Ecological Imagination: Our only Hope for Saving the World from Extinction?

In 1902, President Theodore Roosevelt famously spared the life of a black bear — and prompted a plush toy craze for so-called "teddy bears." 

When Taft succeeded him, the toy industry looked for a "new" toy to delight the children of America for the next four or eight years. They came up with the "billy possum", a total failure in spite of a marketing blitz. And you can see why, this poster tells the story:

Poster produced for the marketing campaign of the Georgia Billy Possum Company
Who would want to eat a teddy bear?

Writer Jon Mooallem, in a vivacious TED talk seen by over half-a-million people, suggests that how we view animals - our "ecological imagination" - has real consequences for a species' chances of survival. With about half of known species headed for extinction by the end of this century, which ones would you bet on to survive?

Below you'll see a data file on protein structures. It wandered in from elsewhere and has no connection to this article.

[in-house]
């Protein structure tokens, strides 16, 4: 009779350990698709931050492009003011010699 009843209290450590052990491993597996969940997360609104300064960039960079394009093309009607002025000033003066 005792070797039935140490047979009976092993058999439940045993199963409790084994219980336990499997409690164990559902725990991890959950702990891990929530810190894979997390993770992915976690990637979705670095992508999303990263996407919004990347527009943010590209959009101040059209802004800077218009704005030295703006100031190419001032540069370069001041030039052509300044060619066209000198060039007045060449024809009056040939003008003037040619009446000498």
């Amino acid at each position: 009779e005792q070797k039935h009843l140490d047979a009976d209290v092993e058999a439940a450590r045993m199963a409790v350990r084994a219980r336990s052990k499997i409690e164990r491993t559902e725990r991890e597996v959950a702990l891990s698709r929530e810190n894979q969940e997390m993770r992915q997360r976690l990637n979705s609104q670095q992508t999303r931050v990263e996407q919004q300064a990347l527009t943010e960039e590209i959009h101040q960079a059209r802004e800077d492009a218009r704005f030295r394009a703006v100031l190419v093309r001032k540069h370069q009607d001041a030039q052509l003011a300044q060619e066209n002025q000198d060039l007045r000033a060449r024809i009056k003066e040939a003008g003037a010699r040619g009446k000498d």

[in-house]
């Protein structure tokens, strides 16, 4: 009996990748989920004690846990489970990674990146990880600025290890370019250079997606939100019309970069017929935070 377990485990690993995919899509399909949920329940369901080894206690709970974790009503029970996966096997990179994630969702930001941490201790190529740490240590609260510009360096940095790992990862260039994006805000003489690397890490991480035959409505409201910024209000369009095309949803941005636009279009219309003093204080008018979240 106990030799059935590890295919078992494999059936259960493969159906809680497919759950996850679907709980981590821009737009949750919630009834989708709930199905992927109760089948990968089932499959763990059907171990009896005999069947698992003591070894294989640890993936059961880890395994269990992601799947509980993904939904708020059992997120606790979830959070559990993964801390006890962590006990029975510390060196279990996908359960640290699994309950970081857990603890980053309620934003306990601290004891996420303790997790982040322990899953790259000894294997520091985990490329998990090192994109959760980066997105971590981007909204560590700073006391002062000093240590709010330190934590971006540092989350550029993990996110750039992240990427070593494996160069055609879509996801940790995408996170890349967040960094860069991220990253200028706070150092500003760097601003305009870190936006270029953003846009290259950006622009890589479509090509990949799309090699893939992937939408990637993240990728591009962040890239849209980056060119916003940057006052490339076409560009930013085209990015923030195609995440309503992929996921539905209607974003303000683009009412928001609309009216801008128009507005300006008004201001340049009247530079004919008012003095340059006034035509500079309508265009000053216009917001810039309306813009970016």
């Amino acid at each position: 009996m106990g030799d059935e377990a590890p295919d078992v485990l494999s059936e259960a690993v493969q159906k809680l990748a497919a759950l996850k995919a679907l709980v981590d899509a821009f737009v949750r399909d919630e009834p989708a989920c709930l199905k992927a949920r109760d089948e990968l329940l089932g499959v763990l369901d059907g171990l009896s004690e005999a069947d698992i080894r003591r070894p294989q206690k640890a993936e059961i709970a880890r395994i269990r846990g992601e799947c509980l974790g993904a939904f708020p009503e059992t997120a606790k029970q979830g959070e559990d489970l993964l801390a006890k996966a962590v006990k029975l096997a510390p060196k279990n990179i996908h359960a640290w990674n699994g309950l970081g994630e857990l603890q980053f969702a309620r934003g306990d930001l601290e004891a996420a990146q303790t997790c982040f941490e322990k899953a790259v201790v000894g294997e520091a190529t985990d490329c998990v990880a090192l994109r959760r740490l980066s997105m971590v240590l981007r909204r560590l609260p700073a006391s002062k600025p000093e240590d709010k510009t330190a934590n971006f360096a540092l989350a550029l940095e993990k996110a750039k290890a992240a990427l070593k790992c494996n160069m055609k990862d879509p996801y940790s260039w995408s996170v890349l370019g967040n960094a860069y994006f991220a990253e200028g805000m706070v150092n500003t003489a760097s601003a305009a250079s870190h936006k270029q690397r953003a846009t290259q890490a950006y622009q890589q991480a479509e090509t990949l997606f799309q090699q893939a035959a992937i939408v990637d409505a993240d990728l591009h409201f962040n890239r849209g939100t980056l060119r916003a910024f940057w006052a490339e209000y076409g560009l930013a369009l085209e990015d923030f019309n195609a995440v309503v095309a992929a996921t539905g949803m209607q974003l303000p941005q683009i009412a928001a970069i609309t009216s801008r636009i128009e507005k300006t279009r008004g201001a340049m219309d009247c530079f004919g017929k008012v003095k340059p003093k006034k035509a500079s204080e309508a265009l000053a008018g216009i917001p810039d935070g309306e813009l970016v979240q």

Curious to listen to Jon? Here's the talk, well worth watching:

I was struck by his evocation of the power of "ecological imagination". 

I do hope he is right and that ecological imagination can save our world! It was certainly that particular kind of imagination that drove me to write "Forever Young", though I would argue that I was also driven by a "social justice" imagination. I am sincerely worried to see the world sink into such a deep divide between the ultra rich and the rest of us...

Your views?

PS: You know what is my fondest hope? That my book (like my blog) will help to open people's eyes to what is happening in the world around us and make them aware that if we go on this way without reversing current trends, we are headed for disaster!

PPS: Sorry for the break in posting: my computer was thunder and all the wires linking me to Internet melted down! Speaking of ecological disasters, what could be worse than being thrown out of the Net?